Wednesday, 8 February 2012

10. An Sulán – A River’s Dark Nature « ancroiait

10. An Sulán – A River’s Dark Nature

Right now the Santa Ana winds are really howling, it’s a full moon (or nearly), and an owl is making sounds overhead so it seems appropriate to translate a poem about a river with a dark nature.

I discovered the Sulán river when I went to Féile na Laoch (The Festival of Heroes) in Cúil Aodha in West Cork this summer. It was an amazing gathering of the best of Irish cultural talent in poetry, storytelling, music, singing, dancing, acting and other forms of performance of the arts, all for free, all night long in a field in the middle of nowhere which in fact turned out to be quite a magical somewhere by the Sulán river.

All I knew about it when I arrived was that it was the only river in Ireland that was masculine and that it wanted a sacrifice every seven years. Things have gender in the Irish language and all the rivers were feminine except this one. Up until that point I had looked on wells and ponds and lakes as blessed with the exception of Lake Derravaragh which scared me. So off I went wandering to see what the fuss was about.

The events stayed away from the river and that was perhaps a good thing. Even though it looked more like a stream, it had a strong current. As lovely as it was, I would not have dared go in. On the eve of Lúnasa (August) as my body tried to cope with the effects of a very long hike over the mountains that day and the cold of an Irish night, I listened to poetry in my own language, heard music in the old style, watched dancers and got lost in it so much I forgot that my body was shaking from exhaustion.

It was a different place and a wondrous time for one night and it is the second time that I have felt I was in a different and more honest world where we were all truly connected. That could have been delirium setting in but I like to think it was more than that and it had to do with the land. There are sacred places on this earth and Cúil Aodha was surely one that night.

For every positive force there must be a balance perhaps and if so the river Sulán is given the role of the villain. Today I found the poem about the Sulán river in Irish and translated it here.

An Sulán le Seán Ó Céilleachair
Mise an Sulán, fuar, fada, fireann, I am the Sulawn, cold, long, manly strong
Anois an t-am cá bhfuil an duine? Now is the time, where’s the person I’m owed?
Sin é a deirim is mé ag rith le fuinneamh, That’s what I say as I’m driven along
Ar mo bhealach chun farraige síos thar an Muileann. On my way to the sea by the mill below.

Is fada ‘s is casta é mo chúrsa, ‘Tis long and crooked the journey I make
Ó’n tobairín taobh le Barr a’ Chúma, From the little well by mountain’s peak.
Is mall é mo thuras ‘s is uaigneach, ‘Tis slow my trip, ‘tis a lonely way
Trí páirceanna, portacha ‘s díoganna cúnga. As I pass through fields and ditches and peat.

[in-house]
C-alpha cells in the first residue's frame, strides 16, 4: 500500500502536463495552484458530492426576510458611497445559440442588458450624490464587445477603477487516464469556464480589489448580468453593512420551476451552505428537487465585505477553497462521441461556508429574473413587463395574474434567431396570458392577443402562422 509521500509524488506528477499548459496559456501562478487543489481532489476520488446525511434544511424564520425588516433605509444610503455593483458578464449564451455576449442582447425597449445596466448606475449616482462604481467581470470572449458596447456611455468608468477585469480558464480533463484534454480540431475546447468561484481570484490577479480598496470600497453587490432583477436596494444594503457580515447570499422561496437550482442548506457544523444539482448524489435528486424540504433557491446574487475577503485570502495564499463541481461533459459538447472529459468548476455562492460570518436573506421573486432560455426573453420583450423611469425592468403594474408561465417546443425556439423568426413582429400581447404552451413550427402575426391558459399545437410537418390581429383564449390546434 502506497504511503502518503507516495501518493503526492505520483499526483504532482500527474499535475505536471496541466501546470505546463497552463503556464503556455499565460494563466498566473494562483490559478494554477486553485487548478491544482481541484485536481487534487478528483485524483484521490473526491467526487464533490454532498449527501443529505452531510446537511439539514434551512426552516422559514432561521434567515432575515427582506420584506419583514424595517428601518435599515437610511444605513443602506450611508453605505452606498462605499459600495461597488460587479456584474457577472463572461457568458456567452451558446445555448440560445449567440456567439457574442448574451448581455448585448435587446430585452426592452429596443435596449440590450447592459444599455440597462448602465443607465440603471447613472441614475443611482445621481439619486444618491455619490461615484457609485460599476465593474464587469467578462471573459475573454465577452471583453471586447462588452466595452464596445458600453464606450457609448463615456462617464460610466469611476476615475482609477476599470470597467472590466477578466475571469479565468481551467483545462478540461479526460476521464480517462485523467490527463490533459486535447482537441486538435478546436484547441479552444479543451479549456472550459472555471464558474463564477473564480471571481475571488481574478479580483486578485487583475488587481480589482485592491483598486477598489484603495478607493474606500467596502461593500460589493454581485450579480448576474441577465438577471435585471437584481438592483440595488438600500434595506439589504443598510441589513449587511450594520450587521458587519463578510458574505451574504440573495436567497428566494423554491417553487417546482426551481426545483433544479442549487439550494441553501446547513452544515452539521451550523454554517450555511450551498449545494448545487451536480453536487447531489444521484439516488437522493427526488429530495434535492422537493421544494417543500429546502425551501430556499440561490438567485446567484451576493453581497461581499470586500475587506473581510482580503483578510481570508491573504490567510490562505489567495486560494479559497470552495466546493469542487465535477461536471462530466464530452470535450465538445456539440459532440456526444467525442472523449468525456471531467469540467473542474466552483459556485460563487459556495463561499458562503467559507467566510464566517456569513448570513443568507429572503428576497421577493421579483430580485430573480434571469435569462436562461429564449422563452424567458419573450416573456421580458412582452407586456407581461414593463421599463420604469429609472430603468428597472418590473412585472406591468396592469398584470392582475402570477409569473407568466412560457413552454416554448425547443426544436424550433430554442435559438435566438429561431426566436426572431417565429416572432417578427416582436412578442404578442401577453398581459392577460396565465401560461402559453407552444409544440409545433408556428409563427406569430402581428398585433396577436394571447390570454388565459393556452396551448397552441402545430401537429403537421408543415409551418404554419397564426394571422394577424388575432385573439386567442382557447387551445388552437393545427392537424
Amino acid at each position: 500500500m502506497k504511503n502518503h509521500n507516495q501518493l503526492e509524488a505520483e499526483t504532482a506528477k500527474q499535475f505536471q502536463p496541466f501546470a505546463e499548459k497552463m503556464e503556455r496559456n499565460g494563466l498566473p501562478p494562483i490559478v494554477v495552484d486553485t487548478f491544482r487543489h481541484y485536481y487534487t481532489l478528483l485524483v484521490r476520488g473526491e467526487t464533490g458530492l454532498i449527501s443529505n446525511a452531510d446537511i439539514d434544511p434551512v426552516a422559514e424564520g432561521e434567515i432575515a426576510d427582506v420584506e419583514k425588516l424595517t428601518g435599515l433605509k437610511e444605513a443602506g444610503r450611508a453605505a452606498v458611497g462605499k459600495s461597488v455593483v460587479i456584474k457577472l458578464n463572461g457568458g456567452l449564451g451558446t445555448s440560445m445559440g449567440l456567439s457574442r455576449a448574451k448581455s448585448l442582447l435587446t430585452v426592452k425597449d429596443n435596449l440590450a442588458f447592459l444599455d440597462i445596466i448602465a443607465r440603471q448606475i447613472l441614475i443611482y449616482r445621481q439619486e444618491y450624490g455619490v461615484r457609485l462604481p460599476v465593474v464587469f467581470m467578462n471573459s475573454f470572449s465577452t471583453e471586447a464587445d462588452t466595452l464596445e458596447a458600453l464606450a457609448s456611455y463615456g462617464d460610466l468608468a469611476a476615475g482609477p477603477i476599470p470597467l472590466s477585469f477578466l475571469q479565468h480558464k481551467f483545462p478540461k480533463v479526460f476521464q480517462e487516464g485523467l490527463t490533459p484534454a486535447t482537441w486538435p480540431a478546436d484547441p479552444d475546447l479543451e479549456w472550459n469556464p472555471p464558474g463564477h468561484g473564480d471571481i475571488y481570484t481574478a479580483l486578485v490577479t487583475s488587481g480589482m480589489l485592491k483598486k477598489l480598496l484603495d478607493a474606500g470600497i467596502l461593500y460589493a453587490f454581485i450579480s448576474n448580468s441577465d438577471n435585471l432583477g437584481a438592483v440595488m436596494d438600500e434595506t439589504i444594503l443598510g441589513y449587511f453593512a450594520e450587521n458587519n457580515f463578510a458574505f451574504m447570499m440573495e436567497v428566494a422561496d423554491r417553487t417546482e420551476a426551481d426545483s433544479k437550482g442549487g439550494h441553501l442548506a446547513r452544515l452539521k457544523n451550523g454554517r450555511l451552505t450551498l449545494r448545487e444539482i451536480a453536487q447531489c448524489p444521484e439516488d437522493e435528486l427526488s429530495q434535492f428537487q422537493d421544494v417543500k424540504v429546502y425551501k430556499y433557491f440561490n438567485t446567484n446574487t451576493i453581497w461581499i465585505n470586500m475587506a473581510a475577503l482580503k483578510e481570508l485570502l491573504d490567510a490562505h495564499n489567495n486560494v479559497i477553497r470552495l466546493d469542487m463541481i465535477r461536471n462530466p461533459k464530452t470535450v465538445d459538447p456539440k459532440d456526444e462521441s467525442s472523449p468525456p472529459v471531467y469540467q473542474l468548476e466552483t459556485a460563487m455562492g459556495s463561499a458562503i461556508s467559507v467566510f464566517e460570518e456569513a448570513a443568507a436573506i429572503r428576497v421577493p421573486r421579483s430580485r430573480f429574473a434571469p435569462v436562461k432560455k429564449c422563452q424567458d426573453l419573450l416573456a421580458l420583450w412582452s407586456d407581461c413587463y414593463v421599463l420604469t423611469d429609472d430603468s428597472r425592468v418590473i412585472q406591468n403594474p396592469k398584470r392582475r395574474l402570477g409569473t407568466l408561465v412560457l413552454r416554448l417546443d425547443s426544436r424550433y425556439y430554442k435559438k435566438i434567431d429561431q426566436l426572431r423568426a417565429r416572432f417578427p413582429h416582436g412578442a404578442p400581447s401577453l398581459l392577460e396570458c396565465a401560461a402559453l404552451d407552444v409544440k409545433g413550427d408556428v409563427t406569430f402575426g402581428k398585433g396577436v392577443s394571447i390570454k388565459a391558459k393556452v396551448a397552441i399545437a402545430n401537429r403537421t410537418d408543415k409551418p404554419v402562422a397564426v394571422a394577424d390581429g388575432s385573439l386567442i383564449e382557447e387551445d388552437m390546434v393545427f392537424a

Is minic a ghluaisim thar mo bhruacha, ‘Tis often I spill o’er my banks to the land
Ar mo thuras dom soir trí Baile Mhúirne. As through Ballyvourney on eastward I flow.
Is árd ‘s is freagrach mo ghuth ar uairibh, At times it grows strong, my voice’s demand
Le linn dom síneadh go deireadh mo chúrsa. As I stretch on towards the end of the road.

Is iomaí gearán is cnáimhseáil a chuala, I’ve heard many complaints and many a whine
Ó’n iascaire searúsach is é go buartha. Coming from bitter fishermen’s ranks.
Ba mhinic dó áfach bradán a sciobadh, Even still ’tis from me the salmon they swipe,
Istigh im lár nó gar dom bhruacha. from out of my belly or from close to my banks.

Na h-oícheanta geimhridh is ea bhím-sé brónach, On winter nights I’m sad, without hope
An talamh máguaird is mo bhruacha reoite, All the land nearby ‘n my banks frozen dead.
Creathán im ghuth is an sioc im scórnach, A waver in my voice and frost in my throat
Brat ós mo chionn is é fuar ceomhar. A foggy cold is a cloak o’er my head.

Le teacht a earraigh is ea’ thagann an mhúscailt, As Spring arrives, the awakening begins
Is caithim-se díom an fhéachaint ghruama, And I throw off my look of dreary black.
Éiríonn lem neart is braithim an fústar, I rise with strength and again feel the whims
‘S tagann arís an fonn is an fuadar. And the hustle and bustle, it all comes back.

An samhradh sámh taithníonn go mór liom, Tranquil summer really pleases me,
Is deas é an gáire is an comhluadar, ‘Tis nice the laughter and the company.
Daoine ag siúl ar mo bhruacha, On my banks the people are walking you see,
Cuid acu aerach is cuid acu buartha. Some happy, others feeling less so free.

Orthu go léir bím-se ag faire, I watch them as I move along,
An buchaillín óg is an gearrchaile The young lads and the young lassies all.
An fear meán aosta is an gaiscíoch láidir, Middle aged men and heroes so strong
‘S bím-se á mealladh chun mo línnte a shnámhadh. ‘Swim in my waters,’ to people I call.

Go hobann ansan is ea thárlaíonn sé, It happens then suddenly all out of nowhere,
Is tosnaíonn an t-olagán is an caoineadh, The weeping starts,  the keening is loud.
An fear mór groí is é fuar sínte, A big strong man now stretched out cold there,
Amuigh ar mo bhruach i measc slua mór daoine. Out on my bank, within the big crowd.

Gluaisim liom ansan ar mire Then in a frenzy I move along
Is fágaim im ‘dhiaidh an gol is an caoineadh. And leave behind me the weeping and woe.
Mar mise an Sulán fuar fada fireann, For I am the Sulawn cold, long, manly strong
Tháinig an t-am is sciobas an duine. The time came and I snatched the one I was owed.